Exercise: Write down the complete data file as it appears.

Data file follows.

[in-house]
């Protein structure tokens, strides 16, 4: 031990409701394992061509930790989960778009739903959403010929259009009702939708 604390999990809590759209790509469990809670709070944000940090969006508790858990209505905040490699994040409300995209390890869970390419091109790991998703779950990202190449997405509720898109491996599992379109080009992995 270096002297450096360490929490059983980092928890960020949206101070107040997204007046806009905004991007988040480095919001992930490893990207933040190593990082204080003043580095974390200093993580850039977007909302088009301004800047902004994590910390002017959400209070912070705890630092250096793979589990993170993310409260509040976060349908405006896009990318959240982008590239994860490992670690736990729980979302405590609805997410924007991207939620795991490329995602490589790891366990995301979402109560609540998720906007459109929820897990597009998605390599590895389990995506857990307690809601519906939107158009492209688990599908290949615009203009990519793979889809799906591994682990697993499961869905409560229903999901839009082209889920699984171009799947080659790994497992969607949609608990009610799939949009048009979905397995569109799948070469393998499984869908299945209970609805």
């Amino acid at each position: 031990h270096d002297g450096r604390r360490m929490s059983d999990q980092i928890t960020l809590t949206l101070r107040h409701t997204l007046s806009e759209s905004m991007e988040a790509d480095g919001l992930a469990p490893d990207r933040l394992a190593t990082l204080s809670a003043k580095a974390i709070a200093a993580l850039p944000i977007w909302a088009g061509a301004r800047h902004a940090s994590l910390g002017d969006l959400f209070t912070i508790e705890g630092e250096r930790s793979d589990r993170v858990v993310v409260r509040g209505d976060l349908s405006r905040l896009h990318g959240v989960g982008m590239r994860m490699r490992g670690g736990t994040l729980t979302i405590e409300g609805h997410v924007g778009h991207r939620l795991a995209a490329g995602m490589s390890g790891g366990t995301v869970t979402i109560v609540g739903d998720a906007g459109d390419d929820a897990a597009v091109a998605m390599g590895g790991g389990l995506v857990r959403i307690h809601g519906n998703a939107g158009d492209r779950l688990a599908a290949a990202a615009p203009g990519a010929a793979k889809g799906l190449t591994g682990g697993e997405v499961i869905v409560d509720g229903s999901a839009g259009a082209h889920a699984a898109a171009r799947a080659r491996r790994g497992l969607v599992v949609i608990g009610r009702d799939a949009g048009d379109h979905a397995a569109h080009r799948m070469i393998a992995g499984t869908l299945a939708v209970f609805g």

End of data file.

[in-house]
């Protein structure tokens, strides 16, 4: 031990409701394992061509930790989960778009739903959403010929259009009702939708 604390999990809590759209790509469990809670709070944000940090969006508790858990209505905040490699994040409300995209390890869970390419091109790991998703779950990202190449997405509720898109491996599992379109080009992995 270096002297450096360490929490059983980092928890960020949206101070107040997204007046806009905004991007988040480095919001992930490893990207933040190593990082204080003043580095974390200093993580850039977007909302088009301004800047902004994590910390002017959400209070912070705890630092250096793979589990993170993310409260509040976060349908405006896009990318959240982008590239994860490992670690736990729980979302405590609805997410924007991207939620795991490329995602490589790891366990995301979402109560609540998720906007459109929820897990597009998605390599590895389990995506857990307690809601519906939107158009492209688990599908290949615009203009990519793979889809799906591994682990697993499961869905409560229903999901839009082209889920699984171009799947080659790994497992969607949609608990009610799939949009048009979905397995569109799948070469393998499984869908299945209970609805």
């Amino acid at each position: 031990h270096d002297g450096r604390r360490m929490s059983d999990q980092i928890t960020l809590t949206l101070r107040h409701t997204l007046s806009e759209s905004m991007e988040a790509d480095g919001l992930a469990p490893d990207r933040l394992a190593t990082l204080s809670a003043k580095a974390i709070a200093a993580l850039p944000i977007w909302a088009g061509a301004r800047h902004a940090s994590l910390g002017d969006l959400f209070t912070i508790e705890g630092e250096r930790s793979d589990r993170v858990v993310v409260r509040g209505d976060l349908s405006r905040l896009h990318g959240v989960g982008m590239r994860m490699r490992g670690g736990t994040l729980t979302i405590e409300g609805h997410v924007g778009h991207r939620l795991a995209a490329g995602m490589s390890g790891g366990t995301v869970t979402i109560v609540g739903d998720a906007g459109d390419d929820a897990a597009v091109a998605m390599g590895g790991g389990l995506v857990r959403i307690h809601g519906n998703a939107g158009d492209r779950l688990a599908a290949a990202a615009p203009g990519a010929a793979k889809g799906l190449t591994g682990g697993e997405v499961i869905v409560d509720g229903s999901a839009g259009a082209h889920a699984a898109a171009r799947a080659r491996r790994g497992l969607v599992v949609i608990g009610r009702d799939a949009g048009d379109h979905a397995a569109h080009r799948m070469i393998a992995g499984t869908l299945a939708v209970f609805g």